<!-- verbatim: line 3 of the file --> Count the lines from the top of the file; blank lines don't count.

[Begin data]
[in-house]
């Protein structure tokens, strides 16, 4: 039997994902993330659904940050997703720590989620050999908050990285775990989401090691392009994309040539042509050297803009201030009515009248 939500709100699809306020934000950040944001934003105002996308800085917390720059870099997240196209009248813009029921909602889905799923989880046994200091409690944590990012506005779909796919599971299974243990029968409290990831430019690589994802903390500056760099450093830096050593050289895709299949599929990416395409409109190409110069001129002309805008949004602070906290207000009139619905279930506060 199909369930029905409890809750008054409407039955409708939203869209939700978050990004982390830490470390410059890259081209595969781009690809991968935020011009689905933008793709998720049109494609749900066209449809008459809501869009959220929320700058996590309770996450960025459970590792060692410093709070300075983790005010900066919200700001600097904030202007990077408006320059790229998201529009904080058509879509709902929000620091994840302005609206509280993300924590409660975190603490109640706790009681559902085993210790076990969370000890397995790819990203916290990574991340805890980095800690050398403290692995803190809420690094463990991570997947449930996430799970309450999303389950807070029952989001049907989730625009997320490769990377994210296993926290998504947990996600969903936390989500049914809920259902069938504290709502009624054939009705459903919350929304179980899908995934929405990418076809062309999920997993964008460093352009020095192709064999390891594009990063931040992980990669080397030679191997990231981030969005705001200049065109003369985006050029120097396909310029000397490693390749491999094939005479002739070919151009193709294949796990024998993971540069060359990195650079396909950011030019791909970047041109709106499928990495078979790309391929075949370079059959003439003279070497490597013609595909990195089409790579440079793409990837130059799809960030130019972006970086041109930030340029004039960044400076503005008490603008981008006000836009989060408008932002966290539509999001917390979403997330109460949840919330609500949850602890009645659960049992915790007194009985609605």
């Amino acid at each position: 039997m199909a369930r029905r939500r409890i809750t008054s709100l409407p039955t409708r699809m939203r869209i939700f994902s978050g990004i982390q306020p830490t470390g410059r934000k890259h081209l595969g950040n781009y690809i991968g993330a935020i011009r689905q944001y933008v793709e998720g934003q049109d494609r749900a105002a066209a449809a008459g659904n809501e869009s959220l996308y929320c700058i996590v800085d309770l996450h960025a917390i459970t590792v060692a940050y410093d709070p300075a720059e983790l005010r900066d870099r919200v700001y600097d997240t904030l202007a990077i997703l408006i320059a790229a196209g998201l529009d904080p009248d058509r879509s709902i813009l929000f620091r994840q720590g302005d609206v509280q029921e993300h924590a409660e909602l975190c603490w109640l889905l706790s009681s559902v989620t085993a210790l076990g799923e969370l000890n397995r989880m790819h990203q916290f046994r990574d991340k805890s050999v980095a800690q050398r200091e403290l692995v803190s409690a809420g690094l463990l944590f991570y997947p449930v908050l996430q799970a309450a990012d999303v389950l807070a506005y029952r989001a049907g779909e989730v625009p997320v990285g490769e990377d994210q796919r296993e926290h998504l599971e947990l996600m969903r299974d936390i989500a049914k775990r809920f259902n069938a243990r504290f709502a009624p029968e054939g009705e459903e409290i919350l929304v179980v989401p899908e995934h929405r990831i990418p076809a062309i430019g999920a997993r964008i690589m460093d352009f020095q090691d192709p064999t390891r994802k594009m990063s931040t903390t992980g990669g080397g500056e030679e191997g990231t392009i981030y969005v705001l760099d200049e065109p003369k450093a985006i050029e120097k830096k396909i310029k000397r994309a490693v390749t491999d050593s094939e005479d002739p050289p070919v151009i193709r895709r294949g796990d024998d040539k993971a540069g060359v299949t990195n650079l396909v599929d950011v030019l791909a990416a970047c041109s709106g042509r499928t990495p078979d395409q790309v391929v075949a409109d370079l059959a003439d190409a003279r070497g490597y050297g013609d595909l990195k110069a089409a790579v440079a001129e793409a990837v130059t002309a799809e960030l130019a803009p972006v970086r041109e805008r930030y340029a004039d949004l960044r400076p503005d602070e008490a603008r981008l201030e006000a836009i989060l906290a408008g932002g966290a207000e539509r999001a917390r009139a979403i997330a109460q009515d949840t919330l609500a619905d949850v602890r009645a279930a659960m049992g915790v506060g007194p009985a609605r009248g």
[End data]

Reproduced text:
């Amino acid at each position: 039997m199909a369930r029905r939500r409890i809750t008054s709100l409407p039955t409708r699809m939203r869209i939700f994902s978050g990004i982390q306020p830490t470390g410059r934000k890259h081209l595969g950040n781009y690809i991968g993330a935020i011009r689905q944001y933008v793709e998720g934003q049109d494609r749900a105002a066209a449809a008459g659904n809501e869009s959220l996308y929320c700058i996590v800085d309770l996450h960025a917390i459970t590792v060692a940050y410093d709070p300075a720059e983790l005010r900066d870099r919200v700001y600097d997240t904030l202007a990077i997703l408006i320059a790229a196209g998201l529009d904080p009248d058509r879509s709902i813009l929000f620091r994840q720590g302005d609206v509280q029921e993300h924590a409660e909602l975190c603490w109640l889905l706790s009681s559902v989620t085993a210790l076990g799923e969370l000890n397995r989880m790819h990203q916290f046994r990574d991340k805890s050999v980095a800690q050398r200091e403290l692995v803190s409690a809420g690094l463990l944590f991570y997947p449930v908050l996430q799970a309450a990012d999303v389950l807070a506005y029952r989001a049907g779909e989730v625009p997320v990285g490769e990377d994210q796919r296993e926290h998504l599971e947990l996600m969903r299974d936390i989500a049914k775990r809920f259902n069938a243990r504290f709502a009624p029968e054939g009705e459903e409290i919350l929304v179980v989401p899908e995934h929405r990831i990418p076809a062309i430019g999920a997993r964008i690589m460093d352009f020095q090691d192709p064999t390891r994802k594009m990063s931040t903390t992980g990669g080397g500056e030679e191997g990231t392009i981030y969005v705001l760099d200049e065109p003369k450093a985006i050029e120097k830096k396909i310029k000397r994309a490693v390749t491999d050593s094939e005479d002739p050289p070919v151009i193709r895709r294949g796990d024998d040539k993971a540069g060359v299949t990195n650079l396909v599929d950011v030019l791909a990416a970047c041109s709106g042509r499928t990495p078979d395409q790309v391929v075949a409109d370079l059959a003439d190409a003279r070497g490597y050297g013609d595909l990195k110069a089409a790579v440079a001129e793409a990837v130059t002309a799809e960030l130019a803009p972006v970086r041109e805008r930030y340029a004039d949004l960044r400076p503005d602070e008490a603008r981008l201030e006000a836009i989060l906290a408008g932002g966290a207000e539509r999001a917390r009139a979403i997330a109460q009515d949840t919330l609500a619905d949850v602890r009645a279930a659960m049992g915790v506060g007194p009985a609605r009248g």